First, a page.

Growth processes in the two Scottish populations of powan, Coregonus lavaretus (L.) (Eateleosteia, Salmonidae)
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The powan, Coregonus lavaretus (L.) is endemic to only two British waters, Loch Lomond and Loch Eck, Scotland. This thesis describes the seasonal and longer term growth processes of the two populations, concentrating on growth in length back-calculated from scales, factors affecting recruitment and mortality, reproductive cycles, and seasonal deposition and mobilisation of storage products, particularly lipid. The interrelationships of these cycles is discussed. The populations differ in their diet and duration of feeding, and it is shown that most of the inter-population differences in seasonal cycles of growth relate to these feeding differences. The Loch Eck population is the more variable. In addition to adult and immature powan, a third category is identified, termed adolescents. These are fish which are entering their first reproductive cycle. Immature and adolescent fish are analysed separately and compared with the adults. There are some differences in seasonal cycles between the juveniles and adults, mainly in relation to the presence or absence of the reproductive cycle. A preliminary histological study of the ovaries of adolescent females is carried out. Comparison of historical data with the results of the present study shows that there has been little change in the Loch Lomond powan in the past 200 years. Both lochs are coming under increasing human pressure, and conservational measures urgently need to be taken if the powan populations are to survive.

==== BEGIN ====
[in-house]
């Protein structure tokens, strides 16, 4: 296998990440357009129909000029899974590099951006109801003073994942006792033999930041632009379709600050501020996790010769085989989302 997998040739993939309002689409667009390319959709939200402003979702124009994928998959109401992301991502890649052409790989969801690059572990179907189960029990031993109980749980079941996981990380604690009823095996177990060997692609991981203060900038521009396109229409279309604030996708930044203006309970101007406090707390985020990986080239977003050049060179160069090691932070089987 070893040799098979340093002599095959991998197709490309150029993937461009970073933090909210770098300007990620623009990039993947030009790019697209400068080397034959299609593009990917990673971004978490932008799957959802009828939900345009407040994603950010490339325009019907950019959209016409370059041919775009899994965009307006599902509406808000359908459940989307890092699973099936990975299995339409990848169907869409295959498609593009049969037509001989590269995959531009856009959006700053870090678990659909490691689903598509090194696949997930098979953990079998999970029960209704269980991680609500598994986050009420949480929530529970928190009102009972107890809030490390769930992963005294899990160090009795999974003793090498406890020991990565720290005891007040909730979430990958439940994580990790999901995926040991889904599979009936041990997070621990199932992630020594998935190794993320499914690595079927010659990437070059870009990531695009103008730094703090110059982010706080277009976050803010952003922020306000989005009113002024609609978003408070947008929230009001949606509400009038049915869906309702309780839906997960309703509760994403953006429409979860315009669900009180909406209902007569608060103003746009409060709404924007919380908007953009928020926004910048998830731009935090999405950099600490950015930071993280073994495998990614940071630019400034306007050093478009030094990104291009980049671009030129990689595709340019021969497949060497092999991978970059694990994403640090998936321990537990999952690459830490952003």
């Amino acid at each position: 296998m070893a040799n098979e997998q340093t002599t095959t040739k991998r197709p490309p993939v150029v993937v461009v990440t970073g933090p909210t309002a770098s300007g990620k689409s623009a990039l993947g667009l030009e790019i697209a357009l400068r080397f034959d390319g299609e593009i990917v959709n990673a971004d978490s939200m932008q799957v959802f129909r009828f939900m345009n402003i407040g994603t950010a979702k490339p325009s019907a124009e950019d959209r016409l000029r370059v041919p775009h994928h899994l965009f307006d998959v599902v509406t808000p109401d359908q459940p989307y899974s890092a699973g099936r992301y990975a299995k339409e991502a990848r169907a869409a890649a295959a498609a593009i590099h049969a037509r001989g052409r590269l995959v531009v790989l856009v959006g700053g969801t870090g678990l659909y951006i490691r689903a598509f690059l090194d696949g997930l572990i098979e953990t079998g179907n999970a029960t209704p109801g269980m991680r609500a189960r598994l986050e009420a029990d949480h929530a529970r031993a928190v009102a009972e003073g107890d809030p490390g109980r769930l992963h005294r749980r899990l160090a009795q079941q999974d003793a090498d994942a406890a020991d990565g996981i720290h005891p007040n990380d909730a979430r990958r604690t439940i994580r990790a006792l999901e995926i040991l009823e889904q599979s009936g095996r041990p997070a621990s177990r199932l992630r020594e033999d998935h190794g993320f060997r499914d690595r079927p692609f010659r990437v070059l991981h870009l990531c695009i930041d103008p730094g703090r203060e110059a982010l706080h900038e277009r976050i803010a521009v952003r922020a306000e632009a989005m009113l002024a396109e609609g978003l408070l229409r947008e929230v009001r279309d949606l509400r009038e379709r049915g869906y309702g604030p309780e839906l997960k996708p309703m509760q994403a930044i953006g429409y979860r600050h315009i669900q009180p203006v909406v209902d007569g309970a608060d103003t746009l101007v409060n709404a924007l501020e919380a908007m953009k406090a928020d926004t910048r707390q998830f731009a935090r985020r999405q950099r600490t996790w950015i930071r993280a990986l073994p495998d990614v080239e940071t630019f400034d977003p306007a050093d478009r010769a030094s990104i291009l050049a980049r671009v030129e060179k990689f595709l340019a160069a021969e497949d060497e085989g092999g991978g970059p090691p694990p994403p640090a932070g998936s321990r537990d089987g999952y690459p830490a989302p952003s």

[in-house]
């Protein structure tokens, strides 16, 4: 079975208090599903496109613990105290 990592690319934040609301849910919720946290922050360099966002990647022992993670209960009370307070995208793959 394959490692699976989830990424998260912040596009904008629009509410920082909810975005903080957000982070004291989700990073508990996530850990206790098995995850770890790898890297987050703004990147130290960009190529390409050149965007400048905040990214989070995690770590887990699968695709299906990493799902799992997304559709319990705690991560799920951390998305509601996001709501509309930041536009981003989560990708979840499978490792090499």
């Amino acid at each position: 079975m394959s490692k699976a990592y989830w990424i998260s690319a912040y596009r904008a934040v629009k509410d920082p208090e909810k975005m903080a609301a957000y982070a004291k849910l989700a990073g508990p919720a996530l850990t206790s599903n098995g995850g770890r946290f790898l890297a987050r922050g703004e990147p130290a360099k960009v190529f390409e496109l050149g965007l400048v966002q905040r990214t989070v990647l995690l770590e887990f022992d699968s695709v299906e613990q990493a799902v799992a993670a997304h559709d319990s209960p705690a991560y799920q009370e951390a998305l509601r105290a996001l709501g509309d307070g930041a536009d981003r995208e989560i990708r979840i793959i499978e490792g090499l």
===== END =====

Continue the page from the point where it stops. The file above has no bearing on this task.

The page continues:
Thesis, PhD Doctor of Philosophy
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